Made up of what Kunin calls “founded” texts, “Secret Architecture” combines entries from three separate notebooks that were kept during 2001. Kunin arranged the work with an editing technique that only employed deletion, thereby creating a text that emphasizes its own incompleteness–the space between its entries, its obsessive repetitions, and the evocative suggestion that we could understand Kunin’s hidden meanings if only we could read his handwriting.
The long extended essay that “Secret Arcitecture” comprises is a testament to trial and error in art, modulating anxiously between blueprint and ruin as it pursues its own creation. As has been written about Kunin’s work,
Aaron Kunin’s writing belongs to the great tradition of the tragicomic. Jack Spicer once wrote that “really great literature has an infinitely small vocabulary,” and here Aaron Kunin has outrageously written an entire book using no more than a few hundred words. In other words, he has created a drama for those few hundred players, a world teetering brilliantly between containment and chaos. Anything can happen here–and does.
The effect is as much disorienting as it is invigorating because what Kunin’s essay suggests is that the space of revision is the instance of consciousness itself. It reminds us as readers of the most fundamental activity in any kind of essaying: to test, to try, to experiment. As another critic has recently written about Kunin’s work, “the security zone of the book is breached without shame in his work . . . so that to live becomes reason once again.”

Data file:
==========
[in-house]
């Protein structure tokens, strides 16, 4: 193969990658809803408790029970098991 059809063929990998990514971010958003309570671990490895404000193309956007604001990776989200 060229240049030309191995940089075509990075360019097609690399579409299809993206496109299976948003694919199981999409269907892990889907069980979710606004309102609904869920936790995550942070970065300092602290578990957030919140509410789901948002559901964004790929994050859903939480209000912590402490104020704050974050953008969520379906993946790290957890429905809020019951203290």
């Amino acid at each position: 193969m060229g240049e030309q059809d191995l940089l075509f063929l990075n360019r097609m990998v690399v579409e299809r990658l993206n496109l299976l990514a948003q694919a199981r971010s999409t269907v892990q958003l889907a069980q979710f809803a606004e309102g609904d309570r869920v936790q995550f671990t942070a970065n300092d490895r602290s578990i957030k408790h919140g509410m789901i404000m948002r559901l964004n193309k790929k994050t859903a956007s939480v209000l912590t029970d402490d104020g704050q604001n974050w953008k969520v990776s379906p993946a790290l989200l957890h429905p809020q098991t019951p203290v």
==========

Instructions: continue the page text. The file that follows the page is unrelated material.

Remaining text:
“Secret Architecture” was published in 2006 as a chapbook by Braincase Press, a small independent publisher in Denver, Colorado. In 2012, an expanded version of Kunin’s essay will be published under the title Grace Period in a joint collaboration between Fence Books and Letter Machine Press.
Aaron Kunin is an Assistant Professor of English at Pomona College in Claremont, California. A graduate of Brown, he received an MFA in poetry from Johns Hopkins University and a PhD in English from Duke. He is a regular contributor to the journals Fence, The Boston Review, and No: A Journal of the Arts, as well as the author of a collection of poetry, Folding Ruler Star, and a novel, The Mandarin.